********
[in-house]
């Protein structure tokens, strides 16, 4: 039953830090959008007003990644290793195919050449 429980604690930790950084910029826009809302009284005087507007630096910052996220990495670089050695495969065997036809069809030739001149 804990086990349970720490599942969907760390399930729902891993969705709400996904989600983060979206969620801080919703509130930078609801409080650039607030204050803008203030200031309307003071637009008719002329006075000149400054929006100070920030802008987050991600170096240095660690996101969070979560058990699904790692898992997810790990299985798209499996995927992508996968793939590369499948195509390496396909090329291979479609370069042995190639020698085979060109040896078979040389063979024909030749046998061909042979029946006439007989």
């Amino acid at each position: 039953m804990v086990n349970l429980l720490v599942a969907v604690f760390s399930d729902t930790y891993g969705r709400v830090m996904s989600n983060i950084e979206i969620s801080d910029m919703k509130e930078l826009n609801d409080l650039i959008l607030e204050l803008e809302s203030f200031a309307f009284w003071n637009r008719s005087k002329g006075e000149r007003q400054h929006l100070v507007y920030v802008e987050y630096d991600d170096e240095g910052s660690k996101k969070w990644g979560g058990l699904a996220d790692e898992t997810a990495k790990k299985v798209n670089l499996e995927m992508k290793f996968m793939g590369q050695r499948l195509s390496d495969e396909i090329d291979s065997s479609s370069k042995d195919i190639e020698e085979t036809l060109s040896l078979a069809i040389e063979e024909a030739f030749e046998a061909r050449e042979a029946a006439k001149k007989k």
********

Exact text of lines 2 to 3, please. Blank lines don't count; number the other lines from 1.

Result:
């Protein structure tokens, strides 16, 4: 039953830090959008007003990644290793195919050449 429980604690930790950084910029826009809302009284005087507007630096910052996220990495670089050695495969065997036809069809030739001149 804990086990349970720490599942969907760390399930729902891993969705709400996904989600983060979206969620801080919703509130930078609801409080650039607030204050803008203030200031309307003071637009008719002329006075000149400054929006100070920030802008987050991600170096240095660690996101969070979560058990699904790692898992997810790990299985798209499996995927992508996968793939590369499948195509390496396909090329291979479609370069042995190639020698085979060109040896078979040389063979024909030749046998061909042979029946006439007989």
């Amino acid at each position: 039953m804990v086990n349970l429980l720490v599942a969907v604690f760390s399930d729902t930790y891993g969705r709400v830090m996904s989600n983060i950084e979206i969620s801080d910029m919703k509130e930078l826009n609801d409080l650039i959008l607030e204050l803008e809302s203030f200031a309307f009284w003071n637009r008719s005087k002329g006075e000149r007003q400054h929006l100070v507007y920030v802008e987050y630096d991600d170096e240095g910052s660690k996101k969070w990644g979560g058990l699904a996220d790692e898992t997810a990495k790990k299985v798209n670089l499996e995927m992508k290793f996968m793939g590369q050695r499948l195509s390496d495969e396909i090329d291979s065997s479609s370069k042995d195919i190639e020698e085979t036809l060109s040896l078979a069809i040389e063979e024909a030739f030749e046998a061909r050449e042979a029946a006439k001149k007989k």